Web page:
Sometimes the unknown can be scary. Having a friend to explore with you can help. Magination Press interviewed author and illustrator, Judi Abbot, about creating Baby Blue. 

Magination Press: What inspired you to write Baby Blue?
Judi Abbot: I started working on this book from a quick character sketch I had in my mind. It all started from this little blue boy, without a clear identity or story. For sure, what inspired me to create Baby Blue’s first adventure came from my experiences as mum, illustrator, and educator. I remember clearly when my kids were little, their biggest fears and how they needed some tools to confront them, and the incredible power a new friendship from two different worlds radiates.

MP: Why do children need books about exploring the unknown?
JA: When the little kids are confronting the unknown, it’s a blast of emotions and worries. I think a book can help them understand this confusion of excitement and worries. Putting illustrations in front of them where they can identify themselves helps them feel a little bit encouraged that they are not alone. And maybe get ready to deal with the unknown in real life.

MP: Are you curious and adventurous or more cautious?
JA: I’d love to say that I’m adventurous but actually I’m not! For sure I am curious, but a lot more on the cautious side. But having two boys made me confront my worries and fears: I went on a roller coaster (a little one) with my kids a few years ago for the first time in my life!

MP: What role do you think a friend can play in overcoming a fear?
JA: It’s incredible how powerful a friendship can be! A very good friend shares good and bad moments, and this relationship gives both people such energy to face up to everything. And the best part of overcoming a fear with a friend is the feeling left after dealing with it: the joy of succeeding together. It is also important to understand that what you are dealing with, your worries and fears, are not always just yours, your friend can feel the same. And sharing a worry is the fastest way to get rid of it.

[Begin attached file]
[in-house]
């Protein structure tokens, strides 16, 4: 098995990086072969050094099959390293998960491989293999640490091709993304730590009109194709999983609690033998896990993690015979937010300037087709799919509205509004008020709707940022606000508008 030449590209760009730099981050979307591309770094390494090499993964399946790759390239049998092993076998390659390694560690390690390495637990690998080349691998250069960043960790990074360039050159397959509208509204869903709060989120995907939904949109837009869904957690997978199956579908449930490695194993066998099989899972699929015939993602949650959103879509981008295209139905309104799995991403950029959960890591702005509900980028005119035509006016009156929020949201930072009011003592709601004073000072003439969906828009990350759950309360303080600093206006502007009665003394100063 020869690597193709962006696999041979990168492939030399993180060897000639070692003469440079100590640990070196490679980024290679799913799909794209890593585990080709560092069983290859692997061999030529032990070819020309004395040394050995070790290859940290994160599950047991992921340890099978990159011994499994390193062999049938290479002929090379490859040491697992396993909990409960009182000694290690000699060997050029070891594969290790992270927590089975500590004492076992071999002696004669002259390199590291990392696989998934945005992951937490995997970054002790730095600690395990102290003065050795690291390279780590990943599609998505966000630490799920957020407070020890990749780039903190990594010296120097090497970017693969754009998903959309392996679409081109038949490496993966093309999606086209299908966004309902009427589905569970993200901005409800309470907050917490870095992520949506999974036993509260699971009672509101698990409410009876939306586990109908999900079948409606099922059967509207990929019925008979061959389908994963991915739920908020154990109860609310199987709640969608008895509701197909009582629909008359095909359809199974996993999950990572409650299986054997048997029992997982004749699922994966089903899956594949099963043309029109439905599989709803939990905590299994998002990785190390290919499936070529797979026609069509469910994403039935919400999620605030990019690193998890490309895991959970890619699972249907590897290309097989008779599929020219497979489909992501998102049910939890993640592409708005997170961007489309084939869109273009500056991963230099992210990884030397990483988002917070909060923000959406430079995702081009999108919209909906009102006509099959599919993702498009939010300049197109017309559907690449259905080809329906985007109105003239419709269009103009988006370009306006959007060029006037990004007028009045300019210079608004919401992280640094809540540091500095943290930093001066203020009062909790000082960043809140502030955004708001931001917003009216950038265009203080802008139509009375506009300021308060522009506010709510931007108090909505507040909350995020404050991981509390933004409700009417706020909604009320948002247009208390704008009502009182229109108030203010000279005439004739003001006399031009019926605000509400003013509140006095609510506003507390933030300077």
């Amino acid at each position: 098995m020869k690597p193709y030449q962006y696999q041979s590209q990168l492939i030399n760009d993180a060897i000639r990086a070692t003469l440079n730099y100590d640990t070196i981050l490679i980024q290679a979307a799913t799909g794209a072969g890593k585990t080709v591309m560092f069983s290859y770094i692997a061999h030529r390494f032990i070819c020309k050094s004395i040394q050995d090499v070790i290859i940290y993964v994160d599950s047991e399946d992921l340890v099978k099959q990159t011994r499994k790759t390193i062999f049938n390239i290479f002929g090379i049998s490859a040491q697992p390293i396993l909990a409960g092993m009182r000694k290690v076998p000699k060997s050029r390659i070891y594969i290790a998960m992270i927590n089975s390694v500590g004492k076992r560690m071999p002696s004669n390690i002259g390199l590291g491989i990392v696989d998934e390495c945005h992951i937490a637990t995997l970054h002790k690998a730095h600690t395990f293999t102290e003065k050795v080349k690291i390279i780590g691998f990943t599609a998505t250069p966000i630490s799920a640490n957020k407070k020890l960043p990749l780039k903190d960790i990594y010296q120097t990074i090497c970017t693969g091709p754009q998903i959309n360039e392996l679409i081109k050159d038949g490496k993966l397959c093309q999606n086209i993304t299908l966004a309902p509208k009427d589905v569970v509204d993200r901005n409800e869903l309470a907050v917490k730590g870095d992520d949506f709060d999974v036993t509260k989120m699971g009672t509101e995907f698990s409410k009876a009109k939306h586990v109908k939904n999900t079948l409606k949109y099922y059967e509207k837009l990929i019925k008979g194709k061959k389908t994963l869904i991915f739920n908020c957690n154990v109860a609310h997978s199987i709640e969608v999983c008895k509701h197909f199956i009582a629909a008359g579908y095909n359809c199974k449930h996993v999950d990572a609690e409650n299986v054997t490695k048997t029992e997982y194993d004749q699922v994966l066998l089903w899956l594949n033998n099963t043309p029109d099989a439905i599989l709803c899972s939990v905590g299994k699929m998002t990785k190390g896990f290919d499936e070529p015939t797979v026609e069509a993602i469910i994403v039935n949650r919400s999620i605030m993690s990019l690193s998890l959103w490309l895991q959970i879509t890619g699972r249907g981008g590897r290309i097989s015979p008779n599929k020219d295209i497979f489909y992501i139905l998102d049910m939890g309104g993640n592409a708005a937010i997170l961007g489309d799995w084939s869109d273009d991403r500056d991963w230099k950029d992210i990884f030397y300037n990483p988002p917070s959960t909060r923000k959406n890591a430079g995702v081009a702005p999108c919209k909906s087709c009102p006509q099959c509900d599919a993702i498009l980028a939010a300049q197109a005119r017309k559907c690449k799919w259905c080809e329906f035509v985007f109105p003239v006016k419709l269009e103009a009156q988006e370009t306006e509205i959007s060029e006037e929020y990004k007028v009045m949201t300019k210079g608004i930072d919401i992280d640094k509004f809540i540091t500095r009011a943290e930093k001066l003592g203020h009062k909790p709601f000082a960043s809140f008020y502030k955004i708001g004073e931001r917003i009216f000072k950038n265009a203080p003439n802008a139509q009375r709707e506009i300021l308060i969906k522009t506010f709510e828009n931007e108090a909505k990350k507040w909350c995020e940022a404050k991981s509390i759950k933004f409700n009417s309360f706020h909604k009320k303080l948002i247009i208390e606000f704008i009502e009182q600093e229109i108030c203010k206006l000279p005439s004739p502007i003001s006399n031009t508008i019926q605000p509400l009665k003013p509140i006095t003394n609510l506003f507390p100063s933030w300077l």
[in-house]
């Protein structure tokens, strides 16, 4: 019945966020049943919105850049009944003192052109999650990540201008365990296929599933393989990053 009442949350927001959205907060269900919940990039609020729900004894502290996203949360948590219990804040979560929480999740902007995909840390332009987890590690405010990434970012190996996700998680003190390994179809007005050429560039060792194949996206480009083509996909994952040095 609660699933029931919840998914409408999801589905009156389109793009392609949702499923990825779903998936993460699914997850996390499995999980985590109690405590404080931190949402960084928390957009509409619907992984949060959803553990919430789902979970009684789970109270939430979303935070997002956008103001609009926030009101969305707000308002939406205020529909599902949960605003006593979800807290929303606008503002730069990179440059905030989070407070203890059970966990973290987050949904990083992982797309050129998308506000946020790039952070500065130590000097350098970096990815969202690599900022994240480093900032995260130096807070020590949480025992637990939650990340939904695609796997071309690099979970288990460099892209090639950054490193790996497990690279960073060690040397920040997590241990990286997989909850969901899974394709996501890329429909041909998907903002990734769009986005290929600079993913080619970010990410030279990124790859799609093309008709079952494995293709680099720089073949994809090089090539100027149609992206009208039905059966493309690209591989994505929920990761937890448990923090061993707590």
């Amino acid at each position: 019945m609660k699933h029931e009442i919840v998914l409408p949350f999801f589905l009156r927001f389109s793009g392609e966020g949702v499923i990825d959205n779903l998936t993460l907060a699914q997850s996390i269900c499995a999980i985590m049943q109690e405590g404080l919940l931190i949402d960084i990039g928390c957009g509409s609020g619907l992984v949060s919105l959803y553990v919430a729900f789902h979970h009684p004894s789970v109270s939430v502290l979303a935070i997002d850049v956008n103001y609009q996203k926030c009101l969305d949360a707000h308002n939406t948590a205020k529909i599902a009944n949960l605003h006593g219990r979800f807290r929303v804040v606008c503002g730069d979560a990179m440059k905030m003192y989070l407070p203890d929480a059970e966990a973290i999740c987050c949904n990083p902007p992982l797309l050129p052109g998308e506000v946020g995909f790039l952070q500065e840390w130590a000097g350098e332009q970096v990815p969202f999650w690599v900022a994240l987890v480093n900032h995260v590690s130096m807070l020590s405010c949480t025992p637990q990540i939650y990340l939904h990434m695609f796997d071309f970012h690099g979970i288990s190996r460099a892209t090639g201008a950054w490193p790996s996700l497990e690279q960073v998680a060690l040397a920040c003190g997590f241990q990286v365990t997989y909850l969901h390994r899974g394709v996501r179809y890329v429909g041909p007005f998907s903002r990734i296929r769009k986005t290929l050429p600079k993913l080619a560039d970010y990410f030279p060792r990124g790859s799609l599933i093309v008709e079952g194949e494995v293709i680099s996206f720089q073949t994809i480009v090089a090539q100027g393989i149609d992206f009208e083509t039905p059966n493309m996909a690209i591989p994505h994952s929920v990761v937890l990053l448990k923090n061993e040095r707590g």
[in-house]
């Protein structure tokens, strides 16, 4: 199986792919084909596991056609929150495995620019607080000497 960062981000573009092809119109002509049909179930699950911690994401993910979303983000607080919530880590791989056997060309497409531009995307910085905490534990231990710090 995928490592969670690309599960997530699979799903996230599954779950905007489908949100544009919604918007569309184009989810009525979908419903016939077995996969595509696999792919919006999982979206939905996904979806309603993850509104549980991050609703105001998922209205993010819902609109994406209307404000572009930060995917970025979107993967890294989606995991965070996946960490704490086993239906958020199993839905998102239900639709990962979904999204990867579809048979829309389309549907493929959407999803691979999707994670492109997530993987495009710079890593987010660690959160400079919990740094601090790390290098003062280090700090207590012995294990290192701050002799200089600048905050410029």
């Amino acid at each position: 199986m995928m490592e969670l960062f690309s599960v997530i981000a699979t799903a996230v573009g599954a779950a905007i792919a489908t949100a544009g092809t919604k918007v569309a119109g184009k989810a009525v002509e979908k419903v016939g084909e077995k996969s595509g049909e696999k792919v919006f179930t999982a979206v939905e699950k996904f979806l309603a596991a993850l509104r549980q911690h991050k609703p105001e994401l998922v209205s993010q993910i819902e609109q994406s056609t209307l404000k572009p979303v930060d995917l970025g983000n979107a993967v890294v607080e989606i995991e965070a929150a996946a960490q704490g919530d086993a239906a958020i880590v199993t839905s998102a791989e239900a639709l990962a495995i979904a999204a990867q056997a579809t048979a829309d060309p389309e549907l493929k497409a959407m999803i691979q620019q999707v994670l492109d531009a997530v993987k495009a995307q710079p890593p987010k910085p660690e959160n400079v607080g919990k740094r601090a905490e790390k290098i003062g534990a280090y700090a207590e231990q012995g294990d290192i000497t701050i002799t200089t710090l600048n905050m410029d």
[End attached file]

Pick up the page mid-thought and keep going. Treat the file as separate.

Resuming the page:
MP: Tell me about Baby Blue’s magic stone. What inspired that? Do you have a special object that boosts your confidence?
JA: When my first kid was little, he was a bit on the cautious side, scared of almost everything new. One day we booked a pony ride for him at a stable, but he was really scared and in distress. There were stones on the site, and we had this idea to pick one, and transform it into a friendly magic stone to give him all the courage to face up to his fears. With the smiling stone in his pocket, he was ready for his new adventure. We had a wonderful morning of fun and not a tear! I do not have any special object to boost my confidence.

MP: Children are feeling so isolated right now, because of COVID-19, and have had to stay away from school and friends. Their opportunities for exploration and interaction have really been curtailed, and some may even feel anxious about that now. How can Baby Blue help?
JA: We are living in such a difficult period, and our children are the ones that are suffering the most. Baby Blue is a simple book, but I think it can help the kids by showing them that what is different is not wrong or bad, that we need a bit of courage and some help to face up to that, but that once we have done it, the outcome creates such a great new energy never experienced before. We will go back meeting friends, we just need to wait for the right moment and fill our day with good memories and hope, and a magic stone! Ready to give it to our best friends when we’ll meet them again.

MP: When you created Baby Blue, did the story come first or the images–or maybe they happened simultaneously? And why did you choose blue and yellow for the characters?